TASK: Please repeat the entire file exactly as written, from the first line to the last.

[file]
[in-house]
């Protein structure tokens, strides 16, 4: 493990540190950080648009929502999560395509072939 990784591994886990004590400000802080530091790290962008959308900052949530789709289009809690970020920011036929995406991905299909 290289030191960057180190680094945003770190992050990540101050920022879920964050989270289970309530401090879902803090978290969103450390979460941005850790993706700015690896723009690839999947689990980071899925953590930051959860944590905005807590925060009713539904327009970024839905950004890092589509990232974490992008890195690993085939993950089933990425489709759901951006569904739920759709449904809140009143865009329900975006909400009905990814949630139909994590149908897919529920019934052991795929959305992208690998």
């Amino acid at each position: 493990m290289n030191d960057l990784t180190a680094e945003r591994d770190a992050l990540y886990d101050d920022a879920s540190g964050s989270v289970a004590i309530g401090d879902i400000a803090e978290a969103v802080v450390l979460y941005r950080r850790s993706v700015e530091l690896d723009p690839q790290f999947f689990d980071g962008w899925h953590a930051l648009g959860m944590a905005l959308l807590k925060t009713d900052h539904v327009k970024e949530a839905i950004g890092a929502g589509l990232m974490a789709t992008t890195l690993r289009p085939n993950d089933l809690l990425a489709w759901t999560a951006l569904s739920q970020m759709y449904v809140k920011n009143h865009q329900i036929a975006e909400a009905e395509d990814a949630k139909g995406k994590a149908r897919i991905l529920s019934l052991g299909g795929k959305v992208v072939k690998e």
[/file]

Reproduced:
[in-house]
């Protein structure tokens, strides 16, 4: 493990540190950080648009929502999560395509072939 990784591994886990004590400000802080530091790290962008959308900052949530789709289009809690970020920011036929995406991905299909 290289030191960057180190680094945003770190992050990540101050920022879920964050989270289970309530401090879902803090978290969103450390979460941005850790993706700015690896723009690839999947689990980071899925953590930051959860944590905005807590925060009713539904327009970024839905950004890092589509990232974490992008890195690993085939993950089933990425489709759901951006569904739920759709449904809140009143865009329900975006909400009905990814949630139909994590149908897919529920019934052991795929959305992208690998």
């Amino acid at each position: 493990m290289n030191d960057l990784t180190a680094e945003r591994d770190a992050l990540y886990d101050d920022a879920s540190g964050s989270v289970a004590i309530g401090d879902i400000a803090e978290a969103v802080v450390l979460y941005r950080r850790s993706v700015e530091l690896d723009p690839q790290f999947f689990d980071g962008w899925h953590a930051l648009g959860m944590a905005l959308l807590k925060t009713d900052h539904v327009k970024e949530a839905i950004g890092a929502g589509l990232m974490a789709t992008t890195l690993r289009p085939n993950d089933l809690l990425a489709w759901t999560a951006l569904s739920q970020m759709y449904v809140k920011n009143h865009q329900i036929a975006e909400a009905e395509d990814a949630k139909g995406k994590a149908r897919i991905l529920s019934l052991g299909g795929k959305v992208v072939k690998e």